“Your word, Lord, stands forever” (Ps.119)
All of us who profess to be Catholic are called to be as much like the Lord as we can be – in other words, to be holy. We are aware that our faith places demands upon us; we are called to constantly deepen and sustain our faith and by doing so, to gradually become ever more holy. What we cannot do is stand still or become complacent in the practice – or the deepening – of our faith. Unless our faith is lived out day by day, unless it really changes how we live each day, then what is it that we are professing to believe in?
In all this, we look to the Church as our teacher in the faith, for the Lord has made very particular promises in her regard and has established and commissioned her to preach the Gospel and to lead souls to Him. One of the primary functions of the Papal office is to teach and to lead the Church in the faith; and in his recent Apostolic Exhortation ‘Gaudete et Exsultate’, Pope Francis has done just that. He has reminded us of the call to holiness which is directed to every one of us and reminded us, too, that we are expected to respond. Thankfully, he has also made some very practical and pertinent suggestions on precisely how we are to achieve the demands of such a call as the one inviting us to sanctity.
He points to the example of various Saints who have made this journey of faith before us, and whom we can look toward as example of how to tread the path – but he cautions us to be authentic, in that we are called to our own particular path, one which we alone will tread. He simplifies matters substantially by reminding us that ‘amid the thicket or precepts and prescriptions’, what we really need to do is to keep our gaze fixed firmly on the Lord. Francis tells us –
“Nothing is more enlightening than turning to Jesus’ words and seeing His way of teaching the truth. Jesus explained with great simplicity what it means to be holy when He gave us the Beatitudes.”
We are reminded, too, that ‘holiness consists in an habitual openness to the transcendent, expressed in prayer and adoration’, and that this prayer is our response to encountering the Lord. And to do this, it is essential that we spend time with the Lord, listening to Him and learning from Him. All through this, the Lord is enkindling a fire within us, so that our hearts begin to burn with the same fire which is ablaze in His Sacred Heart.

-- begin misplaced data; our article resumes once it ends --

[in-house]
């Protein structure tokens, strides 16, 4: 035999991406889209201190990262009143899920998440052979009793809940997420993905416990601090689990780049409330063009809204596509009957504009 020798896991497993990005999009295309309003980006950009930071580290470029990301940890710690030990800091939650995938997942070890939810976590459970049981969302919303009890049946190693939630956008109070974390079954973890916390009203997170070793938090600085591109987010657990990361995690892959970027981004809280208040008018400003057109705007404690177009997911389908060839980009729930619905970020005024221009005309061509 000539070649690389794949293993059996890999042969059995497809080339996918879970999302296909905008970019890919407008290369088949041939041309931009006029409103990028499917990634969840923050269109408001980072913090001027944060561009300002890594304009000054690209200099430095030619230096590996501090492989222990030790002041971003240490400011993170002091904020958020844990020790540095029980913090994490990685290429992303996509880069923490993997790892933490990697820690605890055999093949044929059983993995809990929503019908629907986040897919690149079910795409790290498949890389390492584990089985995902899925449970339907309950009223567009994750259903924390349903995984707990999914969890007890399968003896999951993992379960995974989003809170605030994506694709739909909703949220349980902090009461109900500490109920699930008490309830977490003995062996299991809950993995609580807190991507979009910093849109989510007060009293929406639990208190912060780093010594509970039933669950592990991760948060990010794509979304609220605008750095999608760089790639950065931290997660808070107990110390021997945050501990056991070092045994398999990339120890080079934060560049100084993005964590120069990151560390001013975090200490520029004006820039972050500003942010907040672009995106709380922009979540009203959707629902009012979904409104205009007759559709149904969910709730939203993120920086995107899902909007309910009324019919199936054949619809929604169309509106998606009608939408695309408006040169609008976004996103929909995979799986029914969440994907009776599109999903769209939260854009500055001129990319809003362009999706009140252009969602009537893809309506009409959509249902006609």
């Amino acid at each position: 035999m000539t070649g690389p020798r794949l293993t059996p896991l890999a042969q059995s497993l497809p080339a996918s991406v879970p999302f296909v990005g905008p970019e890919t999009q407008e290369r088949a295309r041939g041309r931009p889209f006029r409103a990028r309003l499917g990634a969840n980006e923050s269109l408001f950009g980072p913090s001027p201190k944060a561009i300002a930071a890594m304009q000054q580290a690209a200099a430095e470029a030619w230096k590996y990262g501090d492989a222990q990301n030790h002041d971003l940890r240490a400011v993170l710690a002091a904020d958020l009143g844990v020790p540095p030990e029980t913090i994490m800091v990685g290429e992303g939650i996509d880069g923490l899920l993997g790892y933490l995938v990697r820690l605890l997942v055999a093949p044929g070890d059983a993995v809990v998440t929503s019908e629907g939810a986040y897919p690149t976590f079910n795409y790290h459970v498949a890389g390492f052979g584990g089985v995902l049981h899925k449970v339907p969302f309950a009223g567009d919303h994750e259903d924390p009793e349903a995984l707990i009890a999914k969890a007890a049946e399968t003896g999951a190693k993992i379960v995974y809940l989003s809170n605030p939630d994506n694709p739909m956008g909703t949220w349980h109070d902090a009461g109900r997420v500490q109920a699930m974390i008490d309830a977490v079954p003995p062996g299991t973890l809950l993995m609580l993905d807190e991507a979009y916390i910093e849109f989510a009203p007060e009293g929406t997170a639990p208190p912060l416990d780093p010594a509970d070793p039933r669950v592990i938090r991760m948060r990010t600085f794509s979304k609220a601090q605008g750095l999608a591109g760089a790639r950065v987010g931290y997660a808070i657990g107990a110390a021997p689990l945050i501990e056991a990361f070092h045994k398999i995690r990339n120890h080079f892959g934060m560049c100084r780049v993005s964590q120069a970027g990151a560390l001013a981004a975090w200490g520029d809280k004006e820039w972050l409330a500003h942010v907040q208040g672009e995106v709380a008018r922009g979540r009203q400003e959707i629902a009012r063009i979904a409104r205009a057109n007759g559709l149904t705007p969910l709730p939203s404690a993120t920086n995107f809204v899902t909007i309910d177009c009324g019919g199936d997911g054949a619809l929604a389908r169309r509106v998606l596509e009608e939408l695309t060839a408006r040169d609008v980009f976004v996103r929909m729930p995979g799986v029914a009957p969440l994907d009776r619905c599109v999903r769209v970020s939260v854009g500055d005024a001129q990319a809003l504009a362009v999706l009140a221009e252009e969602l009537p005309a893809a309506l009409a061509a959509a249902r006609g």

Reading the Gospels, it is abundantly clear that the Lord was intimately familiar with Holy Scripture. He makes numerous references to Scripture throughout the course of His public ministry, even refuting the temptations of the devil by quoting Scripture. Even from a young age, this intimacy was apparent, such that when He spoke about Scripture, “all who heard Him were astounded at His understanding and His answers” (Luke 3:47).
An exceptionally powerful way of spending time in the company of the Lord, learning from Him and becoming enkindled by Him, is through Scripture. As Pope Francis wrote –
“The prayerful reading of God’s word, which is ‘sweeter than honey’ (Ps.119) yet a ‘two-edged sword’ (Her.4:12) enables us to pause and listen to the voice of the Master.. Meeting Jesus in the Scriptures leads us to the Eucharist, where the written word attains it’s greatest efficacy, for there the Living Word is truly present.”
Blessed Pope Paul VI expressed something very similar when he wrote –
“Through the reading and study of the sacred books ‘the word of God may spread rapidly and be glorified’ (2 Thess. 3:1) and the treasure of revelation, entrusted to the Church, may more and more fill the hearts of men” (‘Dei Verbum’, 26)
Previously, writing in ‘Misericordia et Misera’, Pope Francis said that ‘prayerful reading of the sacred text will help support and strengthen the spiritual life’. And as Saint Jerome, the great Biblical scholar, said – ‘ignorance of the Scriptures is ignorance of Christ’. In the Sacraments, we experience the Merciful Lord and His touch. In the Scriptures, we come to know this Lord better, for it is here that He is fully revealed to us in all His beauty, compassion and mercy; and it is in the Scriptures that ‘the Church constantly finds her nourishment and strength’(Catechism, para.104).
All of us have easy access to the Scriptures – Catholic Bibles are relatively cheap to buy or can be read online; there are even a variety of commentaries available to assist us in this reading. But what we really need is the desire and the willingness to spend a little time each day reading the Scriptures, and in doing so, learning a little more about the Lord in Whom we believe.